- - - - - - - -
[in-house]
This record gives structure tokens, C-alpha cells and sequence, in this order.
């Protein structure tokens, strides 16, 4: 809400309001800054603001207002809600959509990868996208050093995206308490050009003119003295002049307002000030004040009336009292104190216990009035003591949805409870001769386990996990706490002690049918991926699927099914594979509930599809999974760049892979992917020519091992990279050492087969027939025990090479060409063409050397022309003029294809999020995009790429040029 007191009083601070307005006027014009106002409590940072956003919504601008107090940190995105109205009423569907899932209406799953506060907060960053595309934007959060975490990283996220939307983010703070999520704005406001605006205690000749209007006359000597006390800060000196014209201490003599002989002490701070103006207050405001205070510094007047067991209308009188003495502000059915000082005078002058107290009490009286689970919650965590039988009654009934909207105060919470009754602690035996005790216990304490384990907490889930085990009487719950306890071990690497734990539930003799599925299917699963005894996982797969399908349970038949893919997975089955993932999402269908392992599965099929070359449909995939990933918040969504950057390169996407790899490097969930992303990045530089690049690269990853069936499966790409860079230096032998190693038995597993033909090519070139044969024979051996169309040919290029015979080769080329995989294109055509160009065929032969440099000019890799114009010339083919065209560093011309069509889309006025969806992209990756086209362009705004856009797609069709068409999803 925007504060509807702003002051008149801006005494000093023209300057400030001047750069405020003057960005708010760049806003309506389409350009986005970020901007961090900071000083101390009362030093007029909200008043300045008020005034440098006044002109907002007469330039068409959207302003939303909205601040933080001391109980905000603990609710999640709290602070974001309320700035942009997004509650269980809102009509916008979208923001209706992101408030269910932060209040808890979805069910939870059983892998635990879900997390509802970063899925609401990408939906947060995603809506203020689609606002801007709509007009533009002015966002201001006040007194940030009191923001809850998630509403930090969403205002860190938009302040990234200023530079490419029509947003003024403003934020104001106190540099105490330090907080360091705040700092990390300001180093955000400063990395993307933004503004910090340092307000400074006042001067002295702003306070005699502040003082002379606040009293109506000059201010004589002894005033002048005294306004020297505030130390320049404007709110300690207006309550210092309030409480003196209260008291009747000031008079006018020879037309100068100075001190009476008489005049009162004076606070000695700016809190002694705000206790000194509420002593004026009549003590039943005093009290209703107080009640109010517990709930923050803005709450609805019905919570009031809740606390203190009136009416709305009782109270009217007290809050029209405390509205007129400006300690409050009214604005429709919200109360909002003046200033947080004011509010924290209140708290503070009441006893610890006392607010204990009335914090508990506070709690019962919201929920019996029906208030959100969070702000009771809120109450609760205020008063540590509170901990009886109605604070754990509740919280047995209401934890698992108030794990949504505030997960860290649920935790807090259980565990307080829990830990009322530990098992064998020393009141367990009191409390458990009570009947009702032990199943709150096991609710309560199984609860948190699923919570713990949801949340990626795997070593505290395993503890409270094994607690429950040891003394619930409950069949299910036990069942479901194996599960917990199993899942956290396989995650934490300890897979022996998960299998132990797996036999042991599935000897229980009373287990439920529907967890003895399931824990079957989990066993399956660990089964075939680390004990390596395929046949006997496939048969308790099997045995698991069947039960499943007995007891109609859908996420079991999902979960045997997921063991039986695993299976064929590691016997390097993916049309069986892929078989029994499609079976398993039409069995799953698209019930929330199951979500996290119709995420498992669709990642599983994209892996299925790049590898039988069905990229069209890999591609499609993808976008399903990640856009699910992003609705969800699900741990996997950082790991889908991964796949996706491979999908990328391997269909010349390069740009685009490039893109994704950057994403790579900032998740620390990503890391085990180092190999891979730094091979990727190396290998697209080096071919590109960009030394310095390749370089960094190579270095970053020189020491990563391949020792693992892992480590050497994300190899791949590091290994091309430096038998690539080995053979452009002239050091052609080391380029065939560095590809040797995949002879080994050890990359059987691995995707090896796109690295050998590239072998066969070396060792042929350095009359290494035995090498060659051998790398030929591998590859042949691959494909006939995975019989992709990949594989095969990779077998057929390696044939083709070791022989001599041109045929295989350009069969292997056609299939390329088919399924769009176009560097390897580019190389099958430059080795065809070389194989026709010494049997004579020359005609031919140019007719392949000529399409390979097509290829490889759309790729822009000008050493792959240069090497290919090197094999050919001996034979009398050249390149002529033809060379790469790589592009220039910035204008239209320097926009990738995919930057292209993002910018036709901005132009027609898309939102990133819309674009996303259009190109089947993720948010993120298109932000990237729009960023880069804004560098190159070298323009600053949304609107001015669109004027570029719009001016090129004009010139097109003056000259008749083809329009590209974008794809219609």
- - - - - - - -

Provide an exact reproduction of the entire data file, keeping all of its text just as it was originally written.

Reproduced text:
[in-house]
This record gives structure tokens, C-alpha cells and sequence, in this order.
């Protein structure tokens, strides 16, 4: 809400309001800054603001207002809600959509990868996208050093995206308490050009003119003295002049307002000030004040009336009292104190216990009035003591949805409870001769386990996990706490002690049918991926699927099914594979509930599809999974760049892979992917020519091992990279050492087969027939025990090479060409063409050397022309003029294809999020995009790429040029 007191009083601070307005006027014009106002409590940072956003919504601008107090940190995105109205009423569907899932209406799953506060907060960053595309934007959060975490990283996220939307983010703070999520704005406001605006205690000749209007006359000597006390800060000196014209201490003599002989002490701070103006207050405001205070510094007047067991209308009188003495502000059915000082005078002058107290009490009286689970919650965590039988009654009934909207105060919470009754602690035996005790216990304490384990907490889930085990009487719950306890071990690497734990539930003799599925299917699963005894996982797969399908349970038949893919997975089955993932999402269908392992599965099929070359449909995939990933918040969504950057390169996407790899490097969930992303990045530089690049690269990853069936499966790409860079230096032998190693038995597993033909090519070139044969024979051996169309040919290029015979080769080329995989294109055509160009065929032969440099000019890799114009010339083919065209560093011309069509889309006025969806992209990756086209362009705004856009797609069709068409999803 925007504060509807702003002051008149801006005494000093023209300057400030001047750069405020003057960005708010760049806003309506389409350009986005970020901007961090900071000083101390009362030093007029909200008043300045008020005034440098006044002109907002007469330039068409959207302003939303909205601040933080001391109980905000603990609710999640709290602070974001309320700035942009997004509650269980809102009509916008979208923001209706992101408030269910932060209040808890979805069910939870059983892998635990879900997390509802970063899925609401990408939906947060995603809506203020689609606002801007709509007009533009002015966002201001006040007194940030009191923001809850998630509403930090969403205002860190938009302040990234200023530079490419029509947003003024403003934020104001106190540099105490330090907080360091705040700092990390300001180093955000400063990395993307933004503004910090340092307000400074006042001067002295702003306070005699502040003082002379606040009293109506000059201010004589002894005033002048005294306004020297505030130390320049404007709110300690207006309550210092309030409480003196209260008291009747000031008079006018020879037309100068100075001190009476008489005049009162004076606070000695700016809190002694705000206790000194509420002593004026009549003590039943005093009290209703107080009640109010517990709930923050803005709450609805019905919570009031809740606390203190009136009416709305009782109270009217007290809050029209405390509205007129400006300690409050009214604005429709919200109360909002003046200033947080004011509010924290209140708290503070009441006893610890006392607010204990009335914090508990506070709690019962919201929920019996029906208030959100969070702000009771809120109450609760205020008063540590509170901990009886109605604070754990509740919280047995209401934890698992108030794990949504505030997960860290649920935790807090259980565990307080829990830990009322530990098992064998020393009141367990009191409390458990009570009947009702032990199943709150096991609710309560199984609860948190699923919570713990949801949340990626795997070593505290395993503890409270094994607690429950040891003394619930409950069949299910036990069942479901194996599960917990199993899942956290396989995650934490300890897979022996998960299998132990797996036999042991599935000897229980009373287990439920529907967890003895399931824990079957989990066993399956660990089964075939680390004990390596395929046949006997496939048969308790099997045995698991069947039960499943007995007891109609859908996420079991999902979960045997997921063991039986695993299976064929590691016997390097993916049309069986892929078989029994499609079976398993039409069995799953698209019930929330199951979500996290119709995420498992669709990642599983994209892996299925790049590898039988069905990229069209890999591609499609993808976008399903990640856009699910992003609705969800699900741990996997950082790991889908991964796949996706491979999908990328391997269909010349390069740009685009490039893109994704950057994403790579900032998740620390990503890391085990180092190999891979730094091979990727190396290998697209080096071919590109960009030394310095390749370089960094190579270095970053020189020491990563391949020792693992892992480590050497994300190899791949590091290994091309430096038998690539080995053979452009002239050091052609080391380029065939560095590809040797995949002879080994050890990359059987691995995707090896796109690295050998590239072998066969070396060792042929350095009359290494035995090498060659051998790398030929591998590859042949691959494909006939995975019989992709990949594989095969990779077998057929390696044939083709070791022989001599041109045929295989350009069969292997056609299939390329088919399924769009176009560097390897580019190389099958430059080795065809070389194989026709010494049997004579020359005609031919140019007719392949000529399409390979097509290829490889759309790729822009000008050493792959240069090497290919090197094999050919001996034979009398050249390149002529033809060379790469790589592009220039910035204008239209320097926009990738995919930057292209993002910018036709901005132009027609898309939102990133819309674009996303259009190109089947993720948010993120298109932000990237729009960023880069804004560098190159070298323009600053949304609107001015669109004027570029719009001016090129004009010139097109003056000259008749083809329009590209974008794809219609």